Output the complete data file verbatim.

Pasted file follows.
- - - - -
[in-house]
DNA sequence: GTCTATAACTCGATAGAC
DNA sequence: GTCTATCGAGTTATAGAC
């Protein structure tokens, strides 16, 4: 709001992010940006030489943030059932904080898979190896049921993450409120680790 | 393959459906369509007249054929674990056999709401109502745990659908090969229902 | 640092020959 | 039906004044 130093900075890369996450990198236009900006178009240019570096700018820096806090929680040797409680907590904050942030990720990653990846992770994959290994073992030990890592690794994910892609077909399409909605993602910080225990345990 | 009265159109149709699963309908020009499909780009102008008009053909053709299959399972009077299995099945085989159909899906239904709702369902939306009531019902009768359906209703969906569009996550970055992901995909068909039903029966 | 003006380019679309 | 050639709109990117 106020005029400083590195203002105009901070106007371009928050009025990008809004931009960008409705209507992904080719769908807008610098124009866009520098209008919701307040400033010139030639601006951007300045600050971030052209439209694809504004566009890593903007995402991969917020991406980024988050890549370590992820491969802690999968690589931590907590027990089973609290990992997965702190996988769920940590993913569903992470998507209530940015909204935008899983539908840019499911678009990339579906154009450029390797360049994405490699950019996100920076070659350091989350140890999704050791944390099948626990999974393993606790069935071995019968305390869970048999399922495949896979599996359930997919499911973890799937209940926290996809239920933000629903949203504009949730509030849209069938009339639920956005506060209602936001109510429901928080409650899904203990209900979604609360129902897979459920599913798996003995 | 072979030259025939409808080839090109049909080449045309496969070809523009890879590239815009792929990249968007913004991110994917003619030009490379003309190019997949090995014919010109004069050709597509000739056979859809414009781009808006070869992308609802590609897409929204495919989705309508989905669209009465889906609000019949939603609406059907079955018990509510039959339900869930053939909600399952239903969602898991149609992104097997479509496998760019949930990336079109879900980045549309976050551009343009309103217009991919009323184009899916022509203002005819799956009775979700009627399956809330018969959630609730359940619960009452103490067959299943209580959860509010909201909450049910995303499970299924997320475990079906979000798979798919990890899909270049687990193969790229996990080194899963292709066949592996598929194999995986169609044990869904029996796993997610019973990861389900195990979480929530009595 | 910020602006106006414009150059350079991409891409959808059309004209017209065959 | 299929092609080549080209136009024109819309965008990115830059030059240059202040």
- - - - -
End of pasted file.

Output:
[in-house]
DNA sequence: GTCTATAACTCGATAGAC
DNA sequence: GTCTATCGAGTTATAGAC
């Protein structure tokens, strides 16, 4: 709001992010940006030489943030059932904080898979190896049921993450409120680790 | 393959459906369509007249054929674990056999709401109502745990659908090969229902 | 640092020959 | 039906004044 130093900075890369996450990198236009900006178009240019570096700018820096806090929680040797409680907590904050942030990720990653990846992770994959290994073992030990890592690794994910892609077909399409909605993602910080225990345990 | 009265159109149709699963309908020009499909780009102008008009053909053709299959399972009077299995099945085989159909899906239904709702369902939306009531019902009768359906209703969906569009996550970055992901995909068909039903029966 | 003006380019679309 | 050639709109990117 106020005029400083590195203002105009901070106007371009928050009025990008809004931009960008409705209507992904080719769908807008610098124009866009520098209008919701307040400033010139030639601006951007300045600050971030052209439209694809504004566009890593903007995402991969917020991406980024988050890549370590992820491969802690999968690589931590907590027990089973609290990992997965702190996988769920940590993913569903992470998507209530940015909204935008899983539908840019499911678009990339579906154009450029390797360049994405490699950019996100920076070659350091989350140890999704050791944390099948626990999974393993606790069935071995019968305390869970048999399922495949896979599996359930997919499911973890799937209940926290996809239920933000629903949203504009949730509030849209069938009339639920956005506060209602936001109510429901928080409650899904203990209900979604609360129902897979459920599913798996003995 | 072979030259025939409808080839090109049909080449045309496969070809523009890879590239815009792929990249968007913004991110994917003619030009490379003309190019997949090995014919010109004069050709597509000739056979859809414009781009808006070869992308609802590609897409929204495919989705309508989905669209009465889906609000019949939603609406059907079955018990509510039959339900869930053939909600399952239903969602898991149609992104097997479509496998760019949930990336079109879900980045549309976050551009343009309103217009991919009323184009899916022509203002005819799956009775979700009627399956809330018969959630609730359940619960009452103490067959299943209580959860509010909201909450049910995303499970299924997320475990079906979000798979798919990890899909270049687990193969790229996990080194899963292709066949592996598929194999995986169609044990869904029996796993997610019973990861389900195990979480929530009595 | 910020602006106006414009150059350079991409891409959808059309004209017209065959 | 299929092609080549080209136009024109819309965008990115830059030059240059202040």